Pharmaceuticals, Corporate Crime and Public Health, G. Dukes, J. Braithwaite and J.P. Moloney : izindaba - book reviewAuthor R.S. SummersSource: South African Medical Journal 105 (2015)More Less
This comprehensive, probing and helpful book can be described as 'compulsory reading for all responsible healthcare practitioners'. Its three authors have a long history of association with and analysis of the international pharmaceutical industry, having identified and written about a range of its activities for the past half century. In this book they go one step further than the usual criticisms by offering achievable strategies to improve practices and result in more positive outcomes than those that have beset the industry over so many years. The fact that malpractice appears to be on the increase is adequate reason for updating the picture and offering remedies, as they have done.
Source: South African Medical Journal 105, pp 626 –627 (2015) http://dx.doi.org/10.7196/SAMJnew.8271More Less
'Cochrane Corner' in the August SAMJ offers evidence relating to articles published in this issue, namely 'Improving access to antiretrovirals in rural South Africa - a call to action', 'Multimorbidity, control and treatment of non-communicable diseases among primary healthcare attenders in the Western Cape, South Africa' and 'Prevalence of tobacco use among adults in South Africa: Results from the first South African National Health and Nutrition Examination Survey', and the editorial by Yach and Alexander, 'Turbo-charging tobacco control in South Africa'.
Anterior chamber paracentesis to improve diagnosis and treatment of infectious uveitis in South Africa : forum - healthcare deliverySource: South African Medical Journal 105, pp 628 –630 (2015) http://dx.doi.org/10.7196/SAMJnew.7816More Less
Infectious uveitis is a significant cause of blindness in South Africa, especially among HIV-infected individuals. The visual outcome of uveitis depends on early clinical and laboratory diagnosis to guide therapeutic intervention. Analyses of aqueous humor obtained by anterior chamber paracentesis direct the differential diagnosis in infectious uveitis. However, although safe and potentially cost-effective, diagnostic anterior chamber paracentesis is not common practice in ophthalmic care across Africa. We draw attention to this important procedure, which could improve the diagnosis and prognosis of infectious uveitis.
Patient support interventions to improve adherence to drug-resistant tuberculosis treatment : a counselling toolkit : forum - healthcare deliverySource: South African Medical Journal 105, pp 631 –634 (2015) http://dx.doi.org/10.7196/SAMJnew.7803More Less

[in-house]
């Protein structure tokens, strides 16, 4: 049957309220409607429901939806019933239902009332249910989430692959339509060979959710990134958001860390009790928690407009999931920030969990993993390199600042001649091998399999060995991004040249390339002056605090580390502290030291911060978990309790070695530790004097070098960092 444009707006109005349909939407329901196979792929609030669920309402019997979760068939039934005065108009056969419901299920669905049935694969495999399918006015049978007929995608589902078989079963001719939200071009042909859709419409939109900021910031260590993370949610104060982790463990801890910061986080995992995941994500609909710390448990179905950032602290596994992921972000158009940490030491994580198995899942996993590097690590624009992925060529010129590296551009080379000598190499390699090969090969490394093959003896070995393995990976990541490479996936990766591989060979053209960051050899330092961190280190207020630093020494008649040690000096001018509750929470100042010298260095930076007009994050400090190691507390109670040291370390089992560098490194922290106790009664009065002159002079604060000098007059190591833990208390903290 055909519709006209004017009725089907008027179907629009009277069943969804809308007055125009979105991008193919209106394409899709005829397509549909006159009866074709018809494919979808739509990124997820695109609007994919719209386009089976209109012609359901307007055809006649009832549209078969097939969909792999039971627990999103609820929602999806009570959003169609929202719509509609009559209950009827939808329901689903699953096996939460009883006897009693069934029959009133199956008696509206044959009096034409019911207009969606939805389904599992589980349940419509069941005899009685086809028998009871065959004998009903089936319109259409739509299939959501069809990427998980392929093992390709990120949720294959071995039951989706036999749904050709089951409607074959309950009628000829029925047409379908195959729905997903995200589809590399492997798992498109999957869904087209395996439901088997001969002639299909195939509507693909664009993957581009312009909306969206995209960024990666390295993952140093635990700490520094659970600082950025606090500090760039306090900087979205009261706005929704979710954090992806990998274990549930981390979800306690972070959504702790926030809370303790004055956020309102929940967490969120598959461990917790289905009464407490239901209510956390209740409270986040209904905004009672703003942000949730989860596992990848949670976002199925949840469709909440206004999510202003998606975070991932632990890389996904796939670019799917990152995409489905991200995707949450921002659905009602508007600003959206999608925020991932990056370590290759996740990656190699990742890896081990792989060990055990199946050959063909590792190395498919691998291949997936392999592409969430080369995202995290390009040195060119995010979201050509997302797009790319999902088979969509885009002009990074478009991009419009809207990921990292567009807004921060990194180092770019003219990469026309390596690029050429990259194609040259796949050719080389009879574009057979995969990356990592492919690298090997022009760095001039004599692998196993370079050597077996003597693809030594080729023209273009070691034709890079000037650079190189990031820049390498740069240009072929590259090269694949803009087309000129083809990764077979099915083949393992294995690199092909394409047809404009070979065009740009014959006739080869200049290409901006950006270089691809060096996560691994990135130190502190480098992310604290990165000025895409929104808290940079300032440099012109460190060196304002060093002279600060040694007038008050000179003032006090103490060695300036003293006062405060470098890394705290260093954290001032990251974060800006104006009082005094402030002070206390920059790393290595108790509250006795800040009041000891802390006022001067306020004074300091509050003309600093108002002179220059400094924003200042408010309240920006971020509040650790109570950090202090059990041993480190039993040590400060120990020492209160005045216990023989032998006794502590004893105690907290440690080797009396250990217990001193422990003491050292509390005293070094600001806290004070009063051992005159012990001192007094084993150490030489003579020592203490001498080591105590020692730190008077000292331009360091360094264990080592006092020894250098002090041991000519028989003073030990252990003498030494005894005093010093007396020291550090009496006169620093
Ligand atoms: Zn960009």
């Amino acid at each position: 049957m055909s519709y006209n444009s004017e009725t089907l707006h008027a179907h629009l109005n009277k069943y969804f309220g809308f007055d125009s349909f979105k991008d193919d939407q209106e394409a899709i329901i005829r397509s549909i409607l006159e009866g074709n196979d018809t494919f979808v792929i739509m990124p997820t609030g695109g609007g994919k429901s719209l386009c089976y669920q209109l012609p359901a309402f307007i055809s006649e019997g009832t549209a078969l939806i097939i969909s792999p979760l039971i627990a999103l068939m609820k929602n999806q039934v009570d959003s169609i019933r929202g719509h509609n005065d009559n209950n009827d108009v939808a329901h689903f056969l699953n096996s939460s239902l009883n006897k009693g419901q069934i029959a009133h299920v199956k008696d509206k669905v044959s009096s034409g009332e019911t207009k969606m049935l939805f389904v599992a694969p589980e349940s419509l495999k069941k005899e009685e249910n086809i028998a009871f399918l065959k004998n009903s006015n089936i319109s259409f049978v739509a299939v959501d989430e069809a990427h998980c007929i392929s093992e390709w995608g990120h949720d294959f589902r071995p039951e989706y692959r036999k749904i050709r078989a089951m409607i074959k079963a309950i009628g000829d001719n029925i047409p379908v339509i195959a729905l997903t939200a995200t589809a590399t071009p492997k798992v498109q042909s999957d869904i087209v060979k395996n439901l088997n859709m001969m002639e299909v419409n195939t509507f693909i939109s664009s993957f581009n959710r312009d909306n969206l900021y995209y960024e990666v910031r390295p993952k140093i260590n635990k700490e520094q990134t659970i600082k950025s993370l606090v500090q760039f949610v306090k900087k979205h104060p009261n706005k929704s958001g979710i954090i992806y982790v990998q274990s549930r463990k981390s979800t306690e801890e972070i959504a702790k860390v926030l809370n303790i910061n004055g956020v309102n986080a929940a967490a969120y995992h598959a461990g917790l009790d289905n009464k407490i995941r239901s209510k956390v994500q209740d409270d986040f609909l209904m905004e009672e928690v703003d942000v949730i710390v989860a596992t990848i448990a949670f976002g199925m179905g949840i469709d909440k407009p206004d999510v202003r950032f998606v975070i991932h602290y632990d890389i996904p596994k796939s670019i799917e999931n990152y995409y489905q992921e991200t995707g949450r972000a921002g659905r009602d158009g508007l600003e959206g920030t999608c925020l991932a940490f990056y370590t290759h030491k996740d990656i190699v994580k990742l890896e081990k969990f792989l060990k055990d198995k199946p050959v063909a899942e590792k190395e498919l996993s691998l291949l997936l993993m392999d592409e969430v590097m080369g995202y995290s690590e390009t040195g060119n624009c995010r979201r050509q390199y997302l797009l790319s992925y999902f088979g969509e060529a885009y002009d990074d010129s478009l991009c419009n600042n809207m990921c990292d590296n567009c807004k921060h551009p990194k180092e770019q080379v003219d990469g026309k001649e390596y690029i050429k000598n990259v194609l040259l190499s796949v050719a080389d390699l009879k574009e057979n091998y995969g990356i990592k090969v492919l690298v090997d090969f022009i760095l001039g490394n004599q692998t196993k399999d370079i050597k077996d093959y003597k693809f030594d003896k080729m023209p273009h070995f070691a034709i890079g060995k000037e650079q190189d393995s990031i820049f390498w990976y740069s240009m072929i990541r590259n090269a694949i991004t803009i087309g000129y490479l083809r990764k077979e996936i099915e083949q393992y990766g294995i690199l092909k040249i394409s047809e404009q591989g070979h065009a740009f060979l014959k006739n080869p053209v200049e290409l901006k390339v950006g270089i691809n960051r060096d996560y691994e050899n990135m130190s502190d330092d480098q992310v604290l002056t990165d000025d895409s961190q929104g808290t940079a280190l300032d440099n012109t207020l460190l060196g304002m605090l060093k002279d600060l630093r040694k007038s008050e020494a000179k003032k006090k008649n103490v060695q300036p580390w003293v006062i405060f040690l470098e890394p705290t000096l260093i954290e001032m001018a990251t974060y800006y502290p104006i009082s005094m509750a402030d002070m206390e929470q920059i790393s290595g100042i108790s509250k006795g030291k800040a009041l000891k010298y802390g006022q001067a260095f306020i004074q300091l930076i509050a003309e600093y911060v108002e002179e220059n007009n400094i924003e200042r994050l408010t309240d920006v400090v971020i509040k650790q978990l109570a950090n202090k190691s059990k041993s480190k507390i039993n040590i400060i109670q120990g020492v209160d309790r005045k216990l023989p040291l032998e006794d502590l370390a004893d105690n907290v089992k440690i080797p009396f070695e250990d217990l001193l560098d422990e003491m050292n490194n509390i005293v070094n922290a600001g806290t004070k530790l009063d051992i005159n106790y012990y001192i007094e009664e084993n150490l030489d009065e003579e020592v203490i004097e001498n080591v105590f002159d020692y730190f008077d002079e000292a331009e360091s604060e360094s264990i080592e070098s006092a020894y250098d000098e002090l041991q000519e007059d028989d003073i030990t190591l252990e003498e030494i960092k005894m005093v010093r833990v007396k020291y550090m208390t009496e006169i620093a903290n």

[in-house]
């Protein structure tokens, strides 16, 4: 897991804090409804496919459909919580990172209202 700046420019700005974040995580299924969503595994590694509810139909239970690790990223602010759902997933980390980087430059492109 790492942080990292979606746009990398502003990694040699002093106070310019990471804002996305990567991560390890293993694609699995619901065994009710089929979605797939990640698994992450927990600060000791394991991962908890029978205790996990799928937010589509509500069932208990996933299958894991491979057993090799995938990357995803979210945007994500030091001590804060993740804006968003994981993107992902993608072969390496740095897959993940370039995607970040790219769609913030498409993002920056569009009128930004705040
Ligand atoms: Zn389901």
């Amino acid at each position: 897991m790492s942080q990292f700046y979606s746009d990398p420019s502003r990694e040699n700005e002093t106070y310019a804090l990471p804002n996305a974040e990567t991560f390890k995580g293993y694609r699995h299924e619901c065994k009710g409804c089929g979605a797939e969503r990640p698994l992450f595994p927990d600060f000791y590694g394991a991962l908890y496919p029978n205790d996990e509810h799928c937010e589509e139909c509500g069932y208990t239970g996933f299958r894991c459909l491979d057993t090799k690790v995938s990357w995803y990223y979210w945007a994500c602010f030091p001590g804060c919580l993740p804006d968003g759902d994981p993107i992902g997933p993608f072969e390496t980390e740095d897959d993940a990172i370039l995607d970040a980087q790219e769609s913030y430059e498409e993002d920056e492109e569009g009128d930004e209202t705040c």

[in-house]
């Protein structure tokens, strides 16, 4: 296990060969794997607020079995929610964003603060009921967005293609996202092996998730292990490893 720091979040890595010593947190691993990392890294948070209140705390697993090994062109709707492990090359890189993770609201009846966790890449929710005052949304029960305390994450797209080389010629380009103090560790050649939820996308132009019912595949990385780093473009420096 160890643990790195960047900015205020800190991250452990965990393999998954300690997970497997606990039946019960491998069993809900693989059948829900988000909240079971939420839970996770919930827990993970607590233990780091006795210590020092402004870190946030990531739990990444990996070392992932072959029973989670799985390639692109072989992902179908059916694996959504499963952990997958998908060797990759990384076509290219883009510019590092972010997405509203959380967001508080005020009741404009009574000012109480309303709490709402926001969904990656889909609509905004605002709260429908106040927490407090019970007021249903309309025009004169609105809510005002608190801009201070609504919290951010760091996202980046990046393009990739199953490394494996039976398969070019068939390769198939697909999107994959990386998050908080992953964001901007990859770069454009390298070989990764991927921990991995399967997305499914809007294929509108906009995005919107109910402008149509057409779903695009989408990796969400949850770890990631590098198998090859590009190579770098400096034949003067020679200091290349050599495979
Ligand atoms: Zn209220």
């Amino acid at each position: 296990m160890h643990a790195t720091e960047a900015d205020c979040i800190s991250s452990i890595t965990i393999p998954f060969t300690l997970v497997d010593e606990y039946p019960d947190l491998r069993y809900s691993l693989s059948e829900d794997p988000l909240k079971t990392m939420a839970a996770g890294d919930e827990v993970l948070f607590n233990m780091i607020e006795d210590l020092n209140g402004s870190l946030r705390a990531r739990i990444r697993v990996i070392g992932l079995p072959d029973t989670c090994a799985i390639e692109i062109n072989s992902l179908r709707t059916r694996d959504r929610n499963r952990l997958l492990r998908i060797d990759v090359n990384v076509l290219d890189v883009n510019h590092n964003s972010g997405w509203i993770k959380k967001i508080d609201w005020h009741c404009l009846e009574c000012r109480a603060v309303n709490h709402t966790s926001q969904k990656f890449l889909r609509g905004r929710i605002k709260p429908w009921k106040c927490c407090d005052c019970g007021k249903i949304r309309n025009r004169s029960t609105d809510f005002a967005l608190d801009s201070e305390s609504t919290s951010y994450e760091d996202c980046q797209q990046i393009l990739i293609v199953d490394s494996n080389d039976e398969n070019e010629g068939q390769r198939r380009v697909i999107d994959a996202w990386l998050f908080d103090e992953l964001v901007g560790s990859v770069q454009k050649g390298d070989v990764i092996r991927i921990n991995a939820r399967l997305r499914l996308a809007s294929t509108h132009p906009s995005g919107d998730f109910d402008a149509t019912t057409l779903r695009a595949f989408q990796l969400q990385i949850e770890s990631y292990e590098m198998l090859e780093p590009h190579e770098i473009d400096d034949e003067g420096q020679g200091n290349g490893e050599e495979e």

In response to the growing burden of drug-resistant tuberculosis (DR-TB) in South Africa (SA), Médecins Sans Frontières (MSF), with local government health departments, piloted a decentralised model of DR-TB care in Khayelitsha, Western Cape Province, in 2007. The model takes a patient-centred approach to DR-TB treatment that is integrated into existing TB and HIV primary care programmes. One essential component of the model is individual and family counselling to support adherence to and completion of treatment. The structured and standardised adherence support sessions have been compiled into a DR-TB counselling toolkit. This is a comprehensive guide that focuses on DR-TB treatment literacy, adherence strategies to encourage retention in care, and provision of support throughout the patient's long treatment journey. Along with other strategies to promote completion of treatment, implementation of a strong patient support component of DR-TB treatment is considered essential to reduce rates of loss from treatment among DR-TB patients. We describe our experience from the implementation of this counselling model in a high DR-TB burden setting in Khayelitsha, Cape Town, SA.
Source: South African Medical Journal 105, pp 635 –636 (2015) http://dx.doi.org/10.7196/SAMJnew.7821More Less
The early black doctors who qualified from foreign medical schools between 1883 and 1940 were pioneers in the history of South Africa. They made seminal contributions to the struggle against colonialism and apartheid, established the principle of fighting against racism in healthcare through the courts, and were trailblazers in academic medicine. They have bequeathed a remarkable legacy to the new South Africa.